In much the same way that the Ark of the Covenant was placed into a large government warehouse so that it could not melt any more faces, another dangerous Spielbergian artifact has been placed for safekeeping in the government’s hold. The Associated Press reports that an Atari cartridge for video game/vessel of pure madness E.T.: The Extra-Terrestrial has been placed within the Smithsonian, where it can be sure that no one will ever attempt to play it.
The cartridge is one of the hundreds recently unearthed from a New Mexico desert, where officials initially buried unsold copies of the 1982 game, in the same sands as the nation’s other toxic waste. Filmmakers recently dug up the cache of games in hopes of harnessing their kitsch powers for a documentary. It was the first time in history that anyone got their E.T. video game out of a goddamn hole.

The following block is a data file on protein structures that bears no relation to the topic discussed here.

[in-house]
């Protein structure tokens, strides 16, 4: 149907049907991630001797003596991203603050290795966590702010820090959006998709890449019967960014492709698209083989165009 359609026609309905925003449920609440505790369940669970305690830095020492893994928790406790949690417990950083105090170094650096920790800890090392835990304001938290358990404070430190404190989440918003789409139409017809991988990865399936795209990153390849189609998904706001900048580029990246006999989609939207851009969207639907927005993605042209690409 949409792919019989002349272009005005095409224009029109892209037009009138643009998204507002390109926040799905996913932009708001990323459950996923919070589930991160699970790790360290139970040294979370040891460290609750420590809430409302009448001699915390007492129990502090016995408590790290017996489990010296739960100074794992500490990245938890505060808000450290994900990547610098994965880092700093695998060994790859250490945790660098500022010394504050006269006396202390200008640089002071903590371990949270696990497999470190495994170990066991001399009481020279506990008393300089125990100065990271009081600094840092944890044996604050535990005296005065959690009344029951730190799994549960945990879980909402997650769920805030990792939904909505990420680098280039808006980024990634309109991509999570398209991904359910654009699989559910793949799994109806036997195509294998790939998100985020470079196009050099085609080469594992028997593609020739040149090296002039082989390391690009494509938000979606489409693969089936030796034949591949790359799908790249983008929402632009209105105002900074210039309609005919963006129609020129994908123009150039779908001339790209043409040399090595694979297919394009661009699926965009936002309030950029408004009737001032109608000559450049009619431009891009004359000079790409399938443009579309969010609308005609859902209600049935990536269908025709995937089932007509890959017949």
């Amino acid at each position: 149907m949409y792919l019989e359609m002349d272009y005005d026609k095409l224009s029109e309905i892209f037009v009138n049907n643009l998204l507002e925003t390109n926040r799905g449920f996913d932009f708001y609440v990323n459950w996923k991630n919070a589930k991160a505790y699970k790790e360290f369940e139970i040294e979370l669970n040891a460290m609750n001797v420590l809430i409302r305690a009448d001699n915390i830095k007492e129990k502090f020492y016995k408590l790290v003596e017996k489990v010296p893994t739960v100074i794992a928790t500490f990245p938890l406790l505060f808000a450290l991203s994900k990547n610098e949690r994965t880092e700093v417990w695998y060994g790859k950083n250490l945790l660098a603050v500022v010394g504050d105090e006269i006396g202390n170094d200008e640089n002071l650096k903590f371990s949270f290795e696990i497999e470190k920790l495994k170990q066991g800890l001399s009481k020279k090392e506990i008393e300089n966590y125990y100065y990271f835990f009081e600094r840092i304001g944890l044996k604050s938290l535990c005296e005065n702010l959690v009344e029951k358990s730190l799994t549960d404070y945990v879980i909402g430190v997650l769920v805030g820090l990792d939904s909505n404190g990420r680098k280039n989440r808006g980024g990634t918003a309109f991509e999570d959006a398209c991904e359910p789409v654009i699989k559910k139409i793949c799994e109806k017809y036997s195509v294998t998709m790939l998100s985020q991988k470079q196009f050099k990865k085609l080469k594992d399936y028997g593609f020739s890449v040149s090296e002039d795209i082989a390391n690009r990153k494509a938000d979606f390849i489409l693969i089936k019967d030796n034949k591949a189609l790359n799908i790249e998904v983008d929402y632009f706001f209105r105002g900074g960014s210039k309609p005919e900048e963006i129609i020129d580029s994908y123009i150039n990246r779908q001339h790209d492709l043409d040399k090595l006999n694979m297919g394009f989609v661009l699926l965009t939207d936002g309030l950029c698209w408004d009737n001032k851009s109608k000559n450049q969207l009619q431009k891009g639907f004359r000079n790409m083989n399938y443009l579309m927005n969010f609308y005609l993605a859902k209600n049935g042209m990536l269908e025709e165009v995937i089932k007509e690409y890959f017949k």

Smithsonian specialist Drew Robarge said the cartridge—crinkled like so many others from that landfill, as well as from the collections of early ’80s kids, who took out their frustrations on it with their bikes’ front wheels—will be placed in the museum’s video game history collection. To Robarge, the E.T. game represents the “dark days” of early 1980s gaming, as well as “the challenges of adapting blockbuster movies to video games,” such as not making them utter pieces of shit.
For many, of course, the E.T. game also represents the early-’80s Christmas morning many now-thirtysomethings spent crying in frustration all over their Garanimals. That experience is now permanently enshrined behind the protective walls of the Smithsonian, as an indelible part of American history.